Posted by Sen on June 11, 2009
I was led to this subject by one of the friends, who commented that the House of Justice’s revenues include mines, and its expenditures the care of the poor, both governmental matters, so it is not unreasonable for Habib Taherzadeh to say, in his translation of Baha’u’llah’s Tablet of Ishraqat, that “matters of State should be referred to the House of Justice” (Tablets of Baha’u’llah, p. 27)
In a blog posting on the translation issue in the eighth Ishraqat, I’ve pointed out that there is no word for ‘state’ in the text, and that Shoghi Effendi’s translation is “Administrative affairs should be referred to the House of Justice,” a translation which is in line with the Bahai teachings on Church and State generally. But what about the mines? My friend’s reasoning is plausible: if national mineral resources fell in the province of the House of Justice, that would indicate that the House of Justice had a governmental function.
In God Passes By, page 214, Shoghi Effendi says that in the Kitab-e Aqdas, Baha’u’llah “ordains the institution of the ‘House of Justice,’ defines its functions, [and] fixes its revenues.” Yet nowhere do I see there anything about revenue from mines, or responsibility for them. What I do see is, as Shoghi Effendi also points out, is that Baha’u’llah “disclaims any intention of laying hands on their (the Kings’) kingdoms.” I assume that includes the mines in the kingdoms. Yet when I searched in the Bahai secondary literature I found a number of Bahai authors saying that the revenues of the House of Justice include one third of the yield from mines.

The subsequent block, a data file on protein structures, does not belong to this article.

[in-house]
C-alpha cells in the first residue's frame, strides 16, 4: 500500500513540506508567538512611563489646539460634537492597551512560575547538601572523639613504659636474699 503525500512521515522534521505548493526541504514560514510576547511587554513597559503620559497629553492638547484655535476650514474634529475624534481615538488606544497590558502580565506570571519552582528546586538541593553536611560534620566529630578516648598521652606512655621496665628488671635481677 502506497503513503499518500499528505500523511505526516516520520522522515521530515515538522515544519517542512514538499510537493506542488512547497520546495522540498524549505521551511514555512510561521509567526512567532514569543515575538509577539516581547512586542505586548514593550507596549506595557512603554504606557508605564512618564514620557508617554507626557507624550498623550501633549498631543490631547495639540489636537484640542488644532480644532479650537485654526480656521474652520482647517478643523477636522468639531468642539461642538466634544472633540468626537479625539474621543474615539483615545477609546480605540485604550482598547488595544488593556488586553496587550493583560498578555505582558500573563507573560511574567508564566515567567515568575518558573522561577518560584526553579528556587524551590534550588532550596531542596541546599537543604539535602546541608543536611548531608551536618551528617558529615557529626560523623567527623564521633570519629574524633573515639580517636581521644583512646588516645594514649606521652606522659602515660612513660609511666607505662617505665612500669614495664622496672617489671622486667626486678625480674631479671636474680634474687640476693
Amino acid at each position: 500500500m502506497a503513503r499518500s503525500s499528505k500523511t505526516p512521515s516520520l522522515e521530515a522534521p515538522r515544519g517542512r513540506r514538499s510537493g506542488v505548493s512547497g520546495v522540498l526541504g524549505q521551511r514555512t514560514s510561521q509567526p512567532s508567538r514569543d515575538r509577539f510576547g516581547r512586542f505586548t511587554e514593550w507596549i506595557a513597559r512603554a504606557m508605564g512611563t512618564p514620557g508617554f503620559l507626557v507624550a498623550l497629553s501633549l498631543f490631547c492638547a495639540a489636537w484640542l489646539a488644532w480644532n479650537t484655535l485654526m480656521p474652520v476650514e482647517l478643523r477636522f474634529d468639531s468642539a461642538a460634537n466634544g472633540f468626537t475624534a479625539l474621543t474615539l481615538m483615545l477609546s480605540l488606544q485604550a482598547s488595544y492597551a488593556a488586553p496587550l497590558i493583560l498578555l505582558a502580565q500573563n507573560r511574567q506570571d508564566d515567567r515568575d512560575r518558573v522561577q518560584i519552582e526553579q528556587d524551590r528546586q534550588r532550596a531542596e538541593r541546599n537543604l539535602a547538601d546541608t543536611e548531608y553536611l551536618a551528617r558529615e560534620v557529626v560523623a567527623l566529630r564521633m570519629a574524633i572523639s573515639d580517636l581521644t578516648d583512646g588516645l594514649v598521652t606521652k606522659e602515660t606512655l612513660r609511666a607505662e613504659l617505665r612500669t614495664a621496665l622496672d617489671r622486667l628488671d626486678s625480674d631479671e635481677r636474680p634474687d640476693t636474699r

Tracing this idea back towards the source, the earliest instance I have found is an article by Orrol Harper in Star of the West Volume 15:7 (October 1924) entitled “A bird’s eye view of the world in the year 2000.” It begins: “I am going to ask you to put on with me the wings of imagination and fly over the world in about the year 2000. …” Harper gives an imaginative tour of a pastoral paradise which is the world in the year 2000, and finds: